Attending today – presented by Techonomy Media
Simone Ross & David Kirkpatrick is kicking the event off – talking about networks taking power from older institutions and the Personal Democracy Forum (PDF) recently held in NY; who controls technology and how the IoT is developing; Bitcoin and the Blockchain; one-way view of sharing of data and personal information; “Google” self-driving cars; tech industry needs to be in Washington, DC and listening more; D5 – UK, Israel, S Korea, Estonia, New Zealand; live streaming at Techonomy.com and #TechonomyPolicy
First panel – Steve Case, David Edelman, Vinton Cerf & David Kirkpatrick (moderator)
Steve – opportunity but no guarantee we will remain leaders of the Internet, need to double-down on entrepreneurship; David – reviewing how tech has slowly grown to get the attention of senior officials in the government, first State Dept “tech” hire, recruitment of Megan Smith, the President “gets” technology, policy focused and “We The People” platform and how online petition about un-locking cellphones lead to snowball in the press and rapid Congressional and Industry action; Vint – freedom of choice, self-fixing problem with youth, DNA meets DNS, collaboration and cooperation can avoid the competitive zero-sum game problem, Europe and Asia don’t seem to be as willing to take risks and to reward risk takers, failure as a source of education; Steve – Rise of the Rest tour getting outside of Silicon Valley, need to fix disfunction in Washington, VC funding needs to be better distributed, JOBS act, immigration problem and how we need to win the battle for talent; Vint – government as innovator, move lab results far enough along that VC will take it the rest of the way, long-term R&D; David – education tech and who will benefit from it, $10B pulled together without Congress; Vint – broadband to Internet that needs to be open, gov’ts interfering, need security
Second panel – Fadi Chedade (ICANN), Steve DelBianco (NetChoice), Miriam Sapiro (Brookings), Gordon Goldstein (Silver Lake – moderator)
Steve – community comments on Congressional action regarding the transition from US control to ICANN; Fadi – fundamental reason the US government is stepping back as other governments step back, govs only have an advisory role at ICANN Board, need to update and strengthen the ICANN bylaws so they cannot easily be changed, multi-stakeholder approach; Steve – stress-testing the accountability measures will work in the multi-stakeholder model of governance; Miriam – how did ICANN improve? through measures designed to prevent capture of the Board; Fadi – bright light – how many people were involved in the multi-stakeholder approach and how well it is working, potential problem – that things might be turned upside down by various governments, make sure everybody understands ICANN’s role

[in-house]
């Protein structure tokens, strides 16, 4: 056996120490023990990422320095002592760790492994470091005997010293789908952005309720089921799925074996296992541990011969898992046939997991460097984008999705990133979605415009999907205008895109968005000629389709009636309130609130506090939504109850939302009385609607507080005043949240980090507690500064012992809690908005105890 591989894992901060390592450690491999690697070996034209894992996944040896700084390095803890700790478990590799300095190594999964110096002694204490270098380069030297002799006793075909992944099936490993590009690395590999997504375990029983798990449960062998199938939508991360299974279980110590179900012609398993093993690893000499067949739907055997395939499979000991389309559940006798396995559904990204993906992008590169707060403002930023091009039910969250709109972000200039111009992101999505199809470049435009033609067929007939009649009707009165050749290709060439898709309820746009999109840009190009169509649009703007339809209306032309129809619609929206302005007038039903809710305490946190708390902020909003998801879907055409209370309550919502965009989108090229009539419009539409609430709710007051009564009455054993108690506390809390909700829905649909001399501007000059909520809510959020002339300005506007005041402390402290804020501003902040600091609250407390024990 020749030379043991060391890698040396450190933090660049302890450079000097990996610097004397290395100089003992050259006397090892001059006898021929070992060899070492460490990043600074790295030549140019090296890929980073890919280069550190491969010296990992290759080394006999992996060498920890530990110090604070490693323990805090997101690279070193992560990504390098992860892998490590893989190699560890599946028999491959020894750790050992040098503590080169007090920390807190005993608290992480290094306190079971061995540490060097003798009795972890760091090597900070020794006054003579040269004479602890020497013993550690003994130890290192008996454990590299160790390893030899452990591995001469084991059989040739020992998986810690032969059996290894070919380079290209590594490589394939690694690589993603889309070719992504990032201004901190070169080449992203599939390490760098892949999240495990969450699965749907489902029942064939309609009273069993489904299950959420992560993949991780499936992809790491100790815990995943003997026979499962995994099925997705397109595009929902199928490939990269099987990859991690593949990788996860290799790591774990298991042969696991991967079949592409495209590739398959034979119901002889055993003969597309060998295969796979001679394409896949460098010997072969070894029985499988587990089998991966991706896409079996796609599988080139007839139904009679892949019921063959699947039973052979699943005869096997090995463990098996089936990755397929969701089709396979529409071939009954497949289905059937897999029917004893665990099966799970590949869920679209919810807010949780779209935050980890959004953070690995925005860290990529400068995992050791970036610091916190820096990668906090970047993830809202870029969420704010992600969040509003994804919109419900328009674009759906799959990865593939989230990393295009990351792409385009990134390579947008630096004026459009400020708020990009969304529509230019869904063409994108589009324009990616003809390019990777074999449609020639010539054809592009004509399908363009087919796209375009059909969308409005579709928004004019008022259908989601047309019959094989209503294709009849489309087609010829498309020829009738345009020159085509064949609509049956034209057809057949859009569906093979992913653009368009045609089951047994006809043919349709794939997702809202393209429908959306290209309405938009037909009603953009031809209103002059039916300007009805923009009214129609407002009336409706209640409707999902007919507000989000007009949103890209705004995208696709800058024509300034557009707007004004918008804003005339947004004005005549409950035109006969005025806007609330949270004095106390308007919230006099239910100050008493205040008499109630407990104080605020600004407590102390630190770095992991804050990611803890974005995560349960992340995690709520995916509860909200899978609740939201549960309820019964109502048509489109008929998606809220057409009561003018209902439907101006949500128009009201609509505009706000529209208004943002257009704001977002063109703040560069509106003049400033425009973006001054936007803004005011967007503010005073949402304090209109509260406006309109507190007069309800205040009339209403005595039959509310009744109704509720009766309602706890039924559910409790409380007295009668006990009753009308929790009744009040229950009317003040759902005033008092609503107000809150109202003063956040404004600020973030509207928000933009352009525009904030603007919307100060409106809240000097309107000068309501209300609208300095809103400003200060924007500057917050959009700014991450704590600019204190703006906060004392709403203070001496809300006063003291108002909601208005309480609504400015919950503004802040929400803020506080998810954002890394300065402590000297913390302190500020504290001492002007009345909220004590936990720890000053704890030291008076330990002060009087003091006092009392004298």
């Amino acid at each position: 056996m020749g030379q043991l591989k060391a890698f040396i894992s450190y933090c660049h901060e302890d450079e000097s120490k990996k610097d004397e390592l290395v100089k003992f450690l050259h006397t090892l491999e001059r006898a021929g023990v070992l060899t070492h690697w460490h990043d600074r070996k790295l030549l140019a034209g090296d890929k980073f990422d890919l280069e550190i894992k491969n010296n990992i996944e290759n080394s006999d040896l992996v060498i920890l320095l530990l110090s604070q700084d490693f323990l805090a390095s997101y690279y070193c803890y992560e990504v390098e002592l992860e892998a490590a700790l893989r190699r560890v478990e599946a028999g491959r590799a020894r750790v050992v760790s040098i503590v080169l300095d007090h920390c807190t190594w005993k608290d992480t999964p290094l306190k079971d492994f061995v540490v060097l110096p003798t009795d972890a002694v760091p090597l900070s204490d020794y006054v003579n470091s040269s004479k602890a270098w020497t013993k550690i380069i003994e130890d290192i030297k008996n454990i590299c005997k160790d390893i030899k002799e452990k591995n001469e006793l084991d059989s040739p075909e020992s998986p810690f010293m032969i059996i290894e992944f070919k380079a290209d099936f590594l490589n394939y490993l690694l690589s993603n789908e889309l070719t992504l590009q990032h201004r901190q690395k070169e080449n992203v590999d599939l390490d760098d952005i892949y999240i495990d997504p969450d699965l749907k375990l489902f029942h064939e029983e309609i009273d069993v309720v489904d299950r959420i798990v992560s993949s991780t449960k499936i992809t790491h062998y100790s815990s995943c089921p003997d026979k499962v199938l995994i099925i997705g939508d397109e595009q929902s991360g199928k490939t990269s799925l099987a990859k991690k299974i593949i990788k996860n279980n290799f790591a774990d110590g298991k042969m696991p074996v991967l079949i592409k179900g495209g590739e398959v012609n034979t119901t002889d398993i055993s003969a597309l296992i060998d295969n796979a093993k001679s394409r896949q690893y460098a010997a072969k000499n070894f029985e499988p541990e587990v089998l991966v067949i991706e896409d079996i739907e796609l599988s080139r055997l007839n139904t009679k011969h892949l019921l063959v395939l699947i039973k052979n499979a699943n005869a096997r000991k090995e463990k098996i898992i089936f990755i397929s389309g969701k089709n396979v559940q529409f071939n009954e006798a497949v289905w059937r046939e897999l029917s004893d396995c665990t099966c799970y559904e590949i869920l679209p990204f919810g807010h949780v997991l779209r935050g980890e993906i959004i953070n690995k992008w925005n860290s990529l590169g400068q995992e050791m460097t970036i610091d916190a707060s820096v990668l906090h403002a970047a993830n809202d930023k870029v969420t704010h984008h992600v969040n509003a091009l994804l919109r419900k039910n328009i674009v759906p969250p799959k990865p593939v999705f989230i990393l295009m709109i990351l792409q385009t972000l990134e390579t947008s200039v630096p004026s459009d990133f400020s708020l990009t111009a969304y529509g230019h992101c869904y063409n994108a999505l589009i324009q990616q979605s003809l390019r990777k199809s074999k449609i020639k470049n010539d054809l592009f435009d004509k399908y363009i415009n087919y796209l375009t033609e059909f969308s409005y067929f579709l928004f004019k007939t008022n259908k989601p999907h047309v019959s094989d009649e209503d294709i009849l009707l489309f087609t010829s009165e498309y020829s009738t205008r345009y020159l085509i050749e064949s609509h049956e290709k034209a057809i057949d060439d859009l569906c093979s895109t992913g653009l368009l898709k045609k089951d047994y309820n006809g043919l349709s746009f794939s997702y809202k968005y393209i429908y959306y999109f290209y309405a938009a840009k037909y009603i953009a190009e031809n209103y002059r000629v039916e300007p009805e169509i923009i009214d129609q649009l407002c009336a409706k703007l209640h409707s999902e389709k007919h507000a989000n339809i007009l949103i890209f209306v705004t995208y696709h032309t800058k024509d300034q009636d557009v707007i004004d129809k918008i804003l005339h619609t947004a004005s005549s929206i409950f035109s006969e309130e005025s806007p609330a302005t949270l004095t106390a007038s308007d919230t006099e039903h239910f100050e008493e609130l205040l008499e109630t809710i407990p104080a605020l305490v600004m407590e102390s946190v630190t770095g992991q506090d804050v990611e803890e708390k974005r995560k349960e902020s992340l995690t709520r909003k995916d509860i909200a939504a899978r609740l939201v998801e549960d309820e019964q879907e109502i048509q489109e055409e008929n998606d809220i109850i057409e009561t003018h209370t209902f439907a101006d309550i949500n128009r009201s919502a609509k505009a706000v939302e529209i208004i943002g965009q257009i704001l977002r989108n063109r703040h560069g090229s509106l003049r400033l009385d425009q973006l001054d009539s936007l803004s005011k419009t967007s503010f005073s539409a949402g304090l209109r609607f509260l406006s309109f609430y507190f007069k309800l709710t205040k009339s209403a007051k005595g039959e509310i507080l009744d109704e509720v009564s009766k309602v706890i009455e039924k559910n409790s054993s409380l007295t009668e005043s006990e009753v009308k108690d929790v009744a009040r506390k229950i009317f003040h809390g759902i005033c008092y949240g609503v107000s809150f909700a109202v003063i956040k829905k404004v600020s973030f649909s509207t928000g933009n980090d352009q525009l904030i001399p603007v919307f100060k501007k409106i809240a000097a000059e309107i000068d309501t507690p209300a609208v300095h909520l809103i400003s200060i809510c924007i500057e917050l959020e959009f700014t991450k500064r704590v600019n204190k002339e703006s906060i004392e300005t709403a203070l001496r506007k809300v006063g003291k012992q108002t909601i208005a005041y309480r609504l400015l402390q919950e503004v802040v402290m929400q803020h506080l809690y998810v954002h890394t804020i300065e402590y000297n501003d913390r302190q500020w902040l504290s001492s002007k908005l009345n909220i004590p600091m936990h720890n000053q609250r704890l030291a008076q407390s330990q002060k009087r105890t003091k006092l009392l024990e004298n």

Briefing with Arun Sundararajan regarding “on demand” workers
crowd-based capitalism, Uber cars, Kiva, AirBnB, on-demand labor expanding from consumers in the corporate world, his focus is consumer protection, institutions to “communities” and how sustainable is this process? consumerization of digital, digitization of physical world, socioeconomic drivers, feedback from others as a digital signal and digitaization of trust, invisible infrastructure, blurring of lines between personal and professional worlds, sharing-economy leads to issues about possible lack of professionalism, new self-regulatory opportunities and platforms, information failures: adverse selection and moral hazard, 2 narratives of the sharing economy – empowered entrepreneurs vs the race to the bottom (hollowed out middle class?), research – providers tend to be more entrepreneurial than average person, worker cooperatives vs shareholder corporations, US social safety net assumes full-time employment with an employer
Briefing – Kitty Parry, the Social Media Charter
Financial institutions are behind but have the resources to catch up, financial regulations are the problems, we need to bring industry and regulators together to innovate better regulations, what is the framework? advocating for institutions to sign-up for social media charter as a common sense approach, support for more practical regulation, the Charter will be informed by best practices, regulators should promote greater transparency, framework is only the start, regulators moving to tighter interpretations, costing more in compliance expenses, need the new age of collaboratory compliance, archiving data,
Global Pushback Against American Tech
Erich Anderson (Microsoft), Andrea Gloriosa (EU), Yael Weinman (ITIC), and Bob Boorstin, Albright Stonebridge
Yael – what keeps tech companies up at night – data localization and uncertainty; Andrea – digital single market (DSM) document could be a little clearer – believes the US and EU are grappling with similar questions, Brussels “above my paygrade” answer, Europe is more risk adverse than the US, friction is not always bad if it enables you to stop when you want to; Erich – broad laws as frameworks for technology, DSM initiative is a good one, can help cut down on data silos, details make it complex but tech companies want to see progress, in Asia (Sue Decker article) Korean IP and anti-trust intersection, & Chinese governments – taking fresh looks at this area, each nation can pass its laws without it being protectionism if they do so thoughtfully, industry given the opportunity to provide input and to have dialogues with these countries, Bob – used to be with Google and wanted no regulation rather than US, EU, Asian, etc versions of regulations; Yael – tech neutrality is needed in quickly developing regulatory world; Andrea – EC has been respecting net neutrality – focus is on what actually gets proposed, do we need global laws and rules? would be good for global tech companies, EU and the US have many of the same problems and objectives, keep the discussion going; Erich – create technologies that meet the minimum bar, – Snowden question – issues were already bubbling and doubts the $35B loss to US tech companies figure that was published by ITIF